The Future Is Wild


Reviewed by: Amber Wilkinson

CGI has been all the rage on film for the last few years, but ever since some boff at the BBC saw Jurassic Park and thought, "Hey! We could make this educational," it has been proliferating on the small screen, too.

So the formula is set. Take one well known thesp for voice-over purposes, mix with a clutch of scientists and a few techno-wizards and voila! Educational family entertainment.

The Future is Wild is the Discovery Channel's answer to Walking With Dinosaurs, with the central twist being that instead of looking back in time to try and discern what animals used to be, they look ahead and try to divine what the future holds for life on our planet.

As a starting point, this requires a bigger leap of faith than the dino programmes. You have to accept the premise of what the scientists predict, although, despite the science, you can't help but feel that they could predict virtually anything and get away with it.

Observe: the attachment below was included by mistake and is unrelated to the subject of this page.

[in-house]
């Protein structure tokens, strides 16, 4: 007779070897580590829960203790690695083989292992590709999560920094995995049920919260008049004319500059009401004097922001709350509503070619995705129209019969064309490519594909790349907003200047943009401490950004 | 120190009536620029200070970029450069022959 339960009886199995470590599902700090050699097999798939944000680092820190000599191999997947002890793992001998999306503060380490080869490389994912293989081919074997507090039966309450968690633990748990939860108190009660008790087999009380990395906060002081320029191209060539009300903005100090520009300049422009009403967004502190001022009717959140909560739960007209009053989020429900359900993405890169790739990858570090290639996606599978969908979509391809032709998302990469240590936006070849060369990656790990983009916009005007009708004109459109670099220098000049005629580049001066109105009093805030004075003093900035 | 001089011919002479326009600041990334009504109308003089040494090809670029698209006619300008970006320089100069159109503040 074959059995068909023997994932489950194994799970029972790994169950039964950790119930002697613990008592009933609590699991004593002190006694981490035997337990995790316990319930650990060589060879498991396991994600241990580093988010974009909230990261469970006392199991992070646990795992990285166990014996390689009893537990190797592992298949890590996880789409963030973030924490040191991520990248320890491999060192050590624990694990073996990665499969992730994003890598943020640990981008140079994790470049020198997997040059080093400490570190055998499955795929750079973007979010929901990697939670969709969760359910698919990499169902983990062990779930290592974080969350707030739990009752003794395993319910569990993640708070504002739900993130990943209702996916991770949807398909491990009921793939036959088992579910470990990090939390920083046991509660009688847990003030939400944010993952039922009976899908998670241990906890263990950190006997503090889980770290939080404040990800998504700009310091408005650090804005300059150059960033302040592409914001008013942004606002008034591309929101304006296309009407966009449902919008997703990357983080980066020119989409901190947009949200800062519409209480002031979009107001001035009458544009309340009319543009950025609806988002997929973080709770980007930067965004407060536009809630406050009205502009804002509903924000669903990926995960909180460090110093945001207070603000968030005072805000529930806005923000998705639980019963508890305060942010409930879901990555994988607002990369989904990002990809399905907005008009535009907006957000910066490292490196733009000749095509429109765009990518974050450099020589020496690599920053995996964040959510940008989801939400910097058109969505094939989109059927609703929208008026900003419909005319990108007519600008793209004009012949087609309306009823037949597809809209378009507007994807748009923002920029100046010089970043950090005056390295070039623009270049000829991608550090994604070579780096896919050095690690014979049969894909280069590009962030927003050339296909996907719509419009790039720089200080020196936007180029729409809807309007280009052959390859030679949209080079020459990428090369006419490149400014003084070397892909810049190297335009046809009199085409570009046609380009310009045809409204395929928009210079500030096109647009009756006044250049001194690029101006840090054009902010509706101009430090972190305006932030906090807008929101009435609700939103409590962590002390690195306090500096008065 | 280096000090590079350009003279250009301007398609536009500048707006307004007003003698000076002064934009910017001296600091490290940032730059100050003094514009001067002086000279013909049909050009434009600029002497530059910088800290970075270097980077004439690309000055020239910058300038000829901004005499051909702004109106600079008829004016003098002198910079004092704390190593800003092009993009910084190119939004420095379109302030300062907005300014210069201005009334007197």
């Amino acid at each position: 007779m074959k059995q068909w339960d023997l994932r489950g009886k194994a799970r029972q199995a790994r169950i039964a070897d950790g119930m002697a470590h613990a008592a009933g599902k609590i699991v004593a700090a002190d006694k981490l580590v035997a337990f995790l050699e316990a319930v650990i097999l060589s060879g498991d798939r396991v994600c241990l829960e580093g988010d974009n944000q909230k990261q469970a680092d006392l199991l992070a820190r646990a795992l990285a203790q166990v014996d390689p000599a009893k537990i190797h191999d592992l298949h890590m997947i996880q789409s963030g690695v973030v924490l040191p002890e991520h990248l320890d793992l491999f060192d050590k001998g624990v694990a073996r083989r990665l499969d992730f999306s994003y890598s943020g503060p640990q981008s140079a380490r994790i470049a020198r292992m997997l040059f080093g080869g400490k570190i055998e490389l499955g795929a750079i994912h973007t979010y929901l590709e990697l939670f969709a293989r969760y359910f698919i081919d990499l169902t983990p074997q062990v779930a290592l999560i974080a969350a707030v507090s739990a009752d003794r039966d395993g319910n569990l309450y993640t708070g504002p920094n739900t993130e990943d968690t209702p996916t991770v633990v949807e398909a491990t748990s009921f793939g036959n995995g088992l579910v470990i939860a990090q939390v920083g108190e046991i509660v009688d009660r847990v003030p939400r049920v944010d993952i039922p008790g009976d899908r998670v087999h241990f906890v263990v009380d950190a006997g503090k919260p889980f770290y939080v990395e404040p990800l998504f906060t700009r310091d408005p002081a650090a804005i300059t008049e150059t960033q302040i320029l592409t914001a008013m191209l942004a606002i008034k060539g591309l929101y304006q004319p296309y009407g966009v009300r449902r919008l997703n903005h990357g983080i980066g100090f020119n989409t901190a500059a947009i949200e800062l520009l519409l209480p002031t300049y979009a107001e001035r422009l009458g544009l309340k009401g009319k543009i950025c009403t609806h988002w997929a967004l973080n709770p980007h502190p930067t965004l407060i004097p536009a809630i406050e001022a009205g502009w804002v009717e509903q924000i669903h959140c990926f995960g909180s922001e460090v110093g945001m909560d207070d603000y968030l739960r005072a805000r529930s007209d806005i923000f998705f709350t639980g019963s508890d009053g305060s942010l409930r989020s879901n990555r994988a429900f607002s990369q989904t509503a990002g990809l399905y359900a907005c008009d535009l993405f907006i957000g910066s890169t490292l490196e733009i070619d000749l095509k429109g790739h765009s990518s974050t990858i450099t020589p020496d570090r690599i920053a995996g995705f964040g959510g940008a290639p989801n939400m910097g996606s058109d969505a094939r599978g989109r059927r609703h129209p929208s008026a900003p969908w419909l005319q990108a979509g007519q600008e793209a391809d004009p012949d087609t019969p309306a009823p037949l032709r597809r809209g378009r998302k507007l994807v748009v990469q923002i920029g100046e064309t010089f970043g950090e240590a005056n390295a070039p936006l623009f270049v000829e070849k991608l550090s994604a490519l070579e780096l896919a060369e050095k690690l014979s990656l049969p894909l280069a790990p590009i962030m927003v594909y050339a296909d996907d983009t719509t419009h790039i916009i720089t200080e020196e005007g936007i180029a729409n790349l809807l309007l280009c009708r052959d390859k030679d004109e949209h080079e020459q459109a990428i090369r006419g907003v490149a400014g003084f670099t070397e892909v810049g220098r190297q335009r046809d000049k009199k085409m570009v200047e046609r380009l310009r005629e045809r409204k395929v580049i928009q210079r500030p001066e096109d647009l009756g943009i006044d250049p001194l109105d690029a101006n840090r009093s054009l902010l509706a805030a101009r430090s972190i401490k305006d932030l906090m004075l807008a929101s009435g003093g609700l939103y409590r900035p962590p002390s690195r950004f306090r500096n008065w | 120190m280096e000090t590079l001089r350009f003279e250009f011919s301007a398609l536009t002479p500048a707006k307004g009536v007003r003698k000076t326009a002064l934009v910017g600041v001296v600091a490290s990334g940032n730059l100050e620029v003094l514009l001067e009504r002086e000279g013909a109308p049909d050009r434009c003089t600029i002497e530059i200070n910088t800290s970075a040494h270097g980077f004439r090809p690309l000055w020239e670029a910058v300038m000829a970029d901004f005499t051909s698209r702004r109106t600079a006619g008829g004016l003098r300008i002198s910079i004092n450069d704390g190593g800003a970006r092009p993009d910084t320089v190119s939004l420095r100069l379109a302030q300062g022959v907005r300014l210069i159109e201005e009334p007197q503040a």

The believability issue aside, however, this series of three programmes - set 5 million, 200 million and 500 million in the future - are quite entertaining and pretty educational. Once presented with the futuristic animal, scientists explain how and why they believe it will evolve in that manner and the creatures presented are a suitably weird and wonderful collection of plants, birds and fish - though mammals, including man, theoretically become extinct. The names are obviously aimed to appeal to children - no nasty Latin nonsense here - but that isn't a bad thing.

While some of the science and the sub-BBC CGI quality may leave adults somewhat sceptical, as a piece of educational family entertainment it shapes up well.

Reviewed on: 03 Aug 2003
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The Future Is Wild packshot
How the planet might evolve.
Amazon link

Director: John Adams (exec producer)

Writer: Victoria Coules

Year: 2002

Runtime: 330 minutes

BBFC: U - Universal

Country: US/UK/Germany


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